Appeals from an order of the Supreme Court, Erie County (Gerald J. Whalen, J.), entered July 29, 2010 in a personal injury action.
Decided on March 16, 2012
Appellate Division, Fourth Department
Published by New York State Law Reporting Bureau pursuant to Judiciary Law § 431.
This opinion is uncorrected and subject to revision before publication in the Official Reports.
PRESENT: SCUDDER, P.J., CENTRA, FAHEY, CARNI, AND SCONIERS, JJ.
The order denied the motions of defendants Laura Pedro, Ellen B. Sterman and Craig Chertack for summary judgment dismissing
the amended complaint.
It is hereby ORDERED that the order so appealed from is unanimously modified on the law by granting that part of the motion of
defendant Laura Pedro for summary judgment dismissing the amended complaint against her insofar as it alleges, as amplified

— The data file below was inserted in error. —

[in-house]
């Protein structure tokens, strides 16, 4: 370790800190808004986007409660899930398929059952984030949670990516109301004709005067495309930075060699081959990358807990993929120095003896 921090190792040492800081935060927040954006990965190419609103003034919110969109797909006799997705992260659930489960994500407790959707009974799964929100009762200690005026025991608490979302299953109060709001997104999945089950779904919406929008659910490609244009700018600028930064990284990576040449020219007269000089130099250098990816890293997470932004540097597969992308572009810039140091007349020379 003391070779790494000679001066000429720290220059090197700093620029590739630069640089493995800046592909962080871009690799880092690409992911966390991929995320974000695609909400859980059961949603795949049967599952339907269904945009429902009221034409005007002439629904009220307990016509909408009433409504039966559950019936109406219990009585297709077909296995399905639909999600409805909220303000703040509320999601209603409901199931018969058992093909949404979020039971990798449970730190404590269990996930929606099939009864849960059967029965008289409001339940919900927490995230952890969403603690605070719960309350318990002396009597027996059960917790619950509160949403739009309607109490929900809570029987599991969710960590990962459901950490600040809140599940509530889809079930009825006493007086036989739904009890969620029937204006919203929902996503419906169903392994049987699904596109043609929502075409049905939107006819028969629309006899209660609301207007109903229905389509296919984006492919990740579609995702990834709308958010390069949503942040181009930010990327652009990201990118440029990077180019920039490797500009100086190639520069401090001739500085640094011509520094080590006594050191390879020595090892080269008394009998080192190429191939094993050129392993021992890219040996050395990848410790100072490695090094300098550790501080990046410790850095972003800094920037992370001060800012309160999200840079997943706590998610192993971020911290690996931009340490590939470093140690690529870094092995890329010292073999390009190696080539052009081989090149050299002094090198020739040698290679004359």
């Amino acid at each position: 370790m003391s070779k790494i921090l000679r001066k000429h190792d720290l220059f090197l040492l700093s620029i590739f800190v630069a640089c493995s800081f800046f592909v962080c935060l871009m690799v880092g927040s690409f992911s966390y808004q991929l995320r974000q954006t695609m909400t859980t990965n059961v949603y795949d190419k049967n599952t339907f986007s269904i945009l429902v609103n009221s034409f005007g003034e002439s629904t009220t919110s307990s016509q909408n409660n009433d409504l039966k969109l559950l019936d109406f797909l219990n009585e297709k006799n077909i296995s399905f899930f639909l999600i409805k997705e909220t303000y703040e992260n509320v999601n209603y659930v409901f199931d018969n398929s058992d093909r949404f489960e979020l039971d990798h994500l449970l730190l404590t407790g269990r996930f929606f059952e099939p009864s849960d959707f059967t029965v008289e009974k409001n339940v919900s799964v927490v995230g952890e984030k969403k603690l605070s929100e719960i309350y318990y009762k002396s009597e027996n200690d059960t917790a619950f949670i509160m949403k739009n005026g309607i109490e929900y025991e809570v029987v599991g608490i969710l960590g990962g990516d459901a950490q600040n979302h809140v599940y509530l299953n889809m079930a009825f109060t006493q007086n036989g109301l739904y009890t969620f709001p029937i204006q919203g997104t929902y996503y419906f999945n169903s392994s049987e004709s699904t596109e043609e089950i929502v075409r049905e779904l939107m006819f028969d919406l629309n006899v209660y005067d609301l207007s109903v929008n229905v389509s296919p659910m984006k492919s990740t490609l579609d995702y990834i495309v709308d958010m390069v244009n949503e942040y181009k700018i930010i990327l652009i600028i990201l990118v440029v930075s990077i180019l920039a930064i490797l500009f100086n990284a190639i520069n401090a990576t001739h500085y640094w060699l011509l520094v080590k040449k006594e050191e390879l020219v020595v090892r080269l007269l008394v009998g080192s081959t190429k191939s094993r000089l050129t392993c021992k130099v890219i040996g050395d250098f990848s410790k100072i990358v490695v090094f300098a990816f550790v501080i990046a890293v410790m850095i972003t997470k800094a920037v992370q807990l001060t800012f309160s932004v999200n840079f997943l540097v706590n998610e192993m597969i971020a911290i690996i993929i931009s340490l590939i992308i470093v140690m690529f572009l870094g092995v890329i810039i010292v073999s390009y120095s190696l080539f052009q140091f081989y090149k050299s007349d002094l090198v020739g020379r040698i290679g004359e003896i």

by the bill of particulars, that plaintiff sustained a serious injury under the permanent consequential limitation of use category of serious
injury within the meaning of Insurance Law § 5102 (d) and dismissing the amended complaint to that extent and as modified the order is
affirmed without costs.
Memorandum: Plaintiff commenced this action seeking damages for injuries she sustained in four separate motor vehicle accidents that occurred between September 2004 and November 2006. In each of the accidents, plaintiff's vehicle was rear-ended. Supreme Court denied the motion of Laura Pedro, the defendant involved in the first accident, and the motion of Ellen B. Sterman and Craig Chertack (collectively, Sterman defendants), the defendants involved in the second accident, both of which sought summary judgment dismissing the amended complaint on the ground that plaintiff did not sustain a serious injury within the meaning of Insurance Law § 5102 (d).